The California Supreme Court granted a petition for review, and addressed two distinct questions: “[W]hat is the causation requirement for purposes of standing under the UCL, and in particular what is the meaning of the phrase ‘as a result of’ in section 17204?” And, “who in a UCL class action must comply with Proposition 64’s standing requirements, the class representatives or all unnamed class members[?]” Tobacco II, slip. op. at p. 2.
The Court answered the first question unanimously: “a class representative proceeding on a claim of misrepresentation must demonstrate actual reliance on the allegedly deceptive or misleading statements” in accordance with principles of reliance established in common-law fraud cases. Id. Such an interpretation comports with the overriding purpose of Proposition 64, the court said, which is to impose limits on private enforcement actions under the UCL. Id. at 30.
But the court also limited this holding. It emphasized that the holding applies only to actions under the “fraudulent” prong of the UCL (and not the “unfair” or “unlawful” prongs). Id. at p. 30 n.17. Further, a plaintiff need only show that the misrepresentation was a “substantial factor” influencing his conduct; he need not show that it was the sole or even predominant factor. Id. at 31. And a plaintiff need not point to a specific misrepresentation that caused his injury. Where, as in Tobacco II, plaintiff alleges a long-term advertising campaign, a plaintiff “is not required to plead with an unrealistic degree of specificity that the plaintiff relied on particular advertisements or statements.” Id. at 33.
The Court split on the second question. Writing for the majority, Justice Carlos Moreno held that the stricter standing requirements apply only to named class representatives, not absent class members. The plain meaning of the statute mandates such a result, the majority held, because the new standing requirements apply to the “person” bringing the representative claim, and the “claimant.” Bus. & Prof. Code § 17203. The use of these singular terms, the majority said, clearly indicates an intent to exclude absent class members from the more rigorous standing test. Tobacco II, slip. op. at 15.
The majority also found support in the ballot materials distributed in support of Prop. 64, which say that the proposition aims to stop the abuses of attorneys who file “frivolous” lawsuits on behalf of uninjured clients. Id. at 17. Thus, the majority found, the ballot literature focuses on specific abuses related to class representatives, not class members.
The majority rejected defendants’ argument that application of the more lenient standing test to class members would violate the principle that aggregation of class claims unto a class action should not “serve to enlarge substantive rights or remedies.” Id. at 27. The UCL extends to the public a substantive “right to protection from fraud, deceit and unlawful conduct.” Id. at 27. “Applying Proposition 64’s standing requirements to the class representative but not the absent class members enlarges neither the substantive rights nor the remedies of the class.” Id. at 28.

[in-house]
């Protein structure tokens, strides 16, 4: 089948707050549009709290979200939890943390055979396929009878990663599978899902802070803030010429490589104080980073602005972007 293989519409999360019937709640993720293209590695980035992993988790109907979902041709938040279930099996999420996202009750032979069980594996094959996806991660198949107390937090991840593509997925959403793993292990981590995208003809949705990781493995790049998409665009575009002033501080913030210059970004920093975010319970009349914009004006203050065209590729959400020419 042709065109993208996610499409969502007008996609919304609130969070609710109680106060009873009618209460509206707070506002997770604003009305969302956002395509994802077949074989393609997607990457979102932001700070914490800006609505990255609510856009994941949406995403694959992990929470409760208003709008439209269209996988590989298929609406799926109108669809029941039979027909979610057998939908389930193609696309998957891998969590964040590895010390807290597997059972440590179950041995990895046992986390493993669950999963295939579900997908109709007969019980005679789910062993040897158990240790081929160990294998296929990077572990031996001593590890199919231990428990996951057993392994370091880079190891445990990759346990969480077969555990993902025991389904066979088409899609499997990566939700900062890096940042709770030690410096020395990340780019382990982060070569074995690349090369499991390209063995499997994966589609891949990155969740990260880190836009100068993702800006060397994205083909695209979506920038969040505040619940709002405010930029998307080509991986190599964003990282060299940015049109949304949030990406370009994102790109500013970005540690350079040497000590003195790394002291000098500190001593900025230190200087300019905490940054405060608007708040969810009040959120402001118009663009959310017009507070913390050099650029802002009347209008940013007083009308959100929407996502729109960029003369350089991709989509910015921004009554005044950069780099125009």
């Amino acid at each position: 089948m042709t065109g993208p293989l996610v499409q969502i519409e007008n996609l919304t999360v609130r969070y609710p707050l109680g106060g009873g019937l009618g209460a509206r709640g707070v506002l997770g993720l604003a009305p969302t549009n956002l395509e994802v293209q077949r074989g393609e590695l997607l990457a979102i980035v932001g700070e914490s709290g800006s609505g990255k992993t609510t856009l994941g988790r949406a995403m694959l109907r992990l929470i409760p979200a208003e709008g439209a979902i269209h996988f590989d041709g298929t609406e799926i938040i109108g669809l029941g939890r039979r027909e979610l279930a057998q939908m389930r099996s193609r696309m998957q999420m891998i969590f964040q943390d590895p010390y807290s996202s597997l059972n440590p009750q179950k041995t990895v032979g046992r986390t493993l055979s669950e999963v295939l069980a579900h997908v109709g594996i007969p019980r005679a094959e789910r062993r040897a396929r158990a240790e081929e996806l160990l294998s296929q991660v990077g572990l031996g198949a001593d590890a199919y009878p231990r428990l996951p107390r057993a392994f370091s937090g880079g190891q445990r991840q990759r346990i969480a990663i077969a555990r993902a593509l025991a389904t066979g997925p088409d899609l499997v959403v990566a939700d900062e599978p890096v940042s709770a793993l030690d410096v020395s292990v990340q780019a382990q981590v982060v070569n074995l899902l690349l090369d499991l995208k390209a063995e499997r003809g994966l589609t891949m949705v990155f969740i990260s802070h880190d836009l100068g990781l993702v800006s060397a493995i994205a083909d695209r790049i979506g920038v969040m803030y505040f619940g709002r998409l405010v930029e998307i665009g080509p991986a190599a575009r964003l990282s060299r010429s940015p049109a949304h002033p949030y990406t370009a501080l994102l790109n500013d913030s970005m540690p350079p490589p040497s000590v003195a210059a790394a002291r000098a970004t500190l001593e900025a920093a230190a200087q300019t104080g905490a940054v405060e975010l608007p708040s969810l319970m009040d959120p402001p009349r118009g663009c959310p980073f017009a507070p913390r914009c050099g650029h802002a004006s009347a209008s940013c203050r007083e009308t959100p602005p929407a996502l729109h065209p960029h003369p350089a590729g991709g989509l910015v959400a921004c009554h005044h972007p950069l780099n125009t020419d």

In a separate opinion, Justice Marvin R. Baxter disagreed with the majority’s holding that unnamed class members need not meet Proposition 64’s injury-in-fact and causation requirements. Citing a litany of state and federal class-action decisions, Justice Baxter wrote that the requirements of ascertainability and typicality mandate that a class definition “cannot be so broad as to include persons who would lack standing to bring suit in their own names.” Voters incorporated these requirements into the UCL, Justice Baxter wrote, by specifying that a private person seeking to bring a representative action under the UCL must comply with California’s class action statute.
The majority’s holding, Justice Baxter wrote, contravenes Prop. 64’s plain intent, and “invites the very kinds of mischief” that the proposition was meant to curtail. Justice Baxter details a hypothetical case showing how, under the majority’s holding, a consumer who relied on a defendant’s false advertising could bring a lawsuit on behalf of a class of other consumers who bought the same product without any regard for the allegedly false statement. Threatened with the prospect of paying restitution to all customers who bought the product – whether those customers cared about the advertising or not – the defendant would be pressured to settle. Such a result, Justice Baxter writes, “cannot be what voters intended when they adopted the substantial reforms set forth in Proposition 64.”